center. I also went through their peer training. And as I’ve
mentioned before I’m come back as staff and worked a lot with
the Montana Center on Disabilities and June over the last few years.
MS. GRECO: Wonderful. Thank you. And my other
question is in regard to those states that are present today that
may be interested in doing YLF as their own. Will there be information
that will be available on the transcript in terms of how to go about
MS. SOCHA: I wanted to also mention that the NCSET hopes to do
some additional publications featuring information about YLF’s.
We hope to put a spotlight possibly on these same states or other
states, with regard to how they’ve conducted their YLF, how
things have been successful, the challenges that they’ve run
in to. And just some additional resources and information.
MS. GRECO: OK. Great. Thank you.
MS. EPSTEIN: This is Alicia. And there is also a manual for states
on how to set up an YLF based on the California model. So if you
contact me I can refer to you or explain to you how to get that
manual. And that manual really will answer all of your questions
about how one sets up that kind of program, how you get the funding,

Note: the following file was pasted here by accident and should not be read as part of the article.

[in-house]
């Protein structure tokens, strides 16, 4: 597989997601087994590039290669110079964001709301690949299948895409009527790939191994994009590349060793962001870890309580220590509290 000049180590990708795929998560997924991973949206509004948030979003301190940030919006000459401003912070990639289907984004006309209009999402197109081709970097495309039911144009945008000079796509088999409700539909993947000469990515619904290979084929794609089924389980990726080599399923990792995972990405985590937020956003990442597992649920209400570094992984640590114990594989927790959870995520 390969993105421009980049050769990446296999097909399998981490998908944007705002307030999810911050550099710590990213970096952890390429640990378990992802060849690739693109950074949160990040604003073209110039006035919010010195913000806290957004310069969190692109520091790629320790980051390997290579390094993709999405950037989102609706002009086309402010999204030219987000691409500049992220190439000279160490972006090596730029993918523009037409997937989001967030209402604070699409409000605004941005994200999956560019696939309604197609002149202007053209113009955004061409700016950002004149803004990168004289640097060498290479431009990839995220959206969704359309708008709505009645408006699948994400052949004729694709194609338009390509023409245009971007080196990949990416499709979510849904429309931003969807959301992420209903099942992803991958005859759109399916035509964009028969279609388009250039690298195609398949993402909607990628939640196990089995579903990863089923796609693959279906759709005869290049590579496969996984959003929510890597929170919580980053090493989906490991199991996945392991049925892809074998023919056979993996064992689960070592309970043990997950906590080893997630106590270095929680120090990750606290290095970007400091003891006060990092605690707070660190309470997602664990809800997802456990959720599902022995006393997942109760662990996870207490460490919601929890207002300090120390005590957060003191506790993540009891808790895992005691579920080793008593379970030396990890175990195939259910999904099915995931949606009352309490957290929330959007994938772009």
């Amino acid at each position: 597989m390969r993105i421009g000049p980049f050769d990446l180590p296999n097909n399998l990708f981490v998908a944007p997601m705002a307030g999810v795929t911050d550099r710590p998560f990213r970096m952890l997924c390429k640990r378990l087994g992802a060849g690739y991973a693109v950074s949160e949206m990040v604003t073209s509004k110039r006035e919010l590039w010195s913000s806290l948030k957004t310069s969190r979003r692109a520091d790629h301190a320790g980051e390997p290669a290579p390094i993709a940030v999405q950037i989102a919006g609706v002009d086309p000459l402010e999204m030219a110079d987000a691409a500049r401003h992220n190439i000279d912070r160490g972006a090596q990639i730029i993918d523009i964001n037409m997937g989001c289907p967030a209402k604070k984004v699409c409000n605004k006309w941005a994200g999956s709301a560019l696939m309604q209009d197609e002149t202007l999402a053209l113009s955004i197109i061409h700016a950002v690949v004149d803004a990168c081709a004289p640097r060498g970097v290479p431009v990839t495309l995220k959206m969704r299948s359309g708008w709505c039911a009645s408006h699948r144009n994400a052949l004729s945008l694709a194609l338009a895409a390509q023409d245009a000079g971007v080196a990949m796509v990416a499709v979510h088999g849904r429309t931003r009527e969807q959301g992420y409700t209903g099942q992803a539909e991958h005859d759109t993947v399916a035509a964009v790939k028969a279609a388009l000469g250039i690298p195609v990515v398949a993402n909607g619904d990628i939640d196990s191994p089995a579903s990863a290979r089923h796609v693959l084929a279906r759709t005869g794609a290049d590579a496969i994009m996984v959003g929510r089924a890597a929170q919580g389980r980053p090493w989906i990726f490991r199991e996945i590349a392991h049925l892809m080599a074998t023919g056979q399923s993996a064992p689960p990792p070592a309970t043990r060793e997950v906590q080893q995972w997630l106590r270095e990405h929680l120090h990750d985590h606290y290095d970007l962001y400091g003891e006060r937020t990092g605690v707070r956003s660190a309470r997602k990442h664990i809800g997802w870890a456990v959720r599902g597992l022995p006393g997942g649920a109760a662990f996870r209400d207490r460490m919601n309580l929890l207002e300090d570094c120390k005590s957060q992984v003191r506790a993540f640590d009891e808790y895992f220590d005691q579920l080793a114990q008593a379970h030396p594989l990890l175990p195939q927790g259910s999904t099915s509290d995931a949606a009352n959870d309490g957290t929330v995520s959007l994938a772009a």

where you can get support, how you can recruit youth with disabilities.
How you can do the – find a site, pick a site for you YLF,
how to get presenters to come in. That sort of thing. So that manual
is a great reference.
MS. GRECO: Thank you.
MR. GILMORE: This is Claude Gilmore in Wisconsin.
And I was interested in knowing about whether the – how do
you maintain the network with the young people? Is there adult and
youth partnerships? Or does this become a more peer mentoring model
to sustain it between the forms because the kids the need support?
I understand you had – there was a huge leadership sort of
advisory committee, but is this a government run? Or is this pretty
much outside the spectrum of government.
MS. HERMANSON: Well this is June from Montana. And really it depends
upon each state comes up with its own avenue by which it finds a
sponsor or a home if you will. And then you do get a seed grant
through the Department of Labor. States have gotten their initial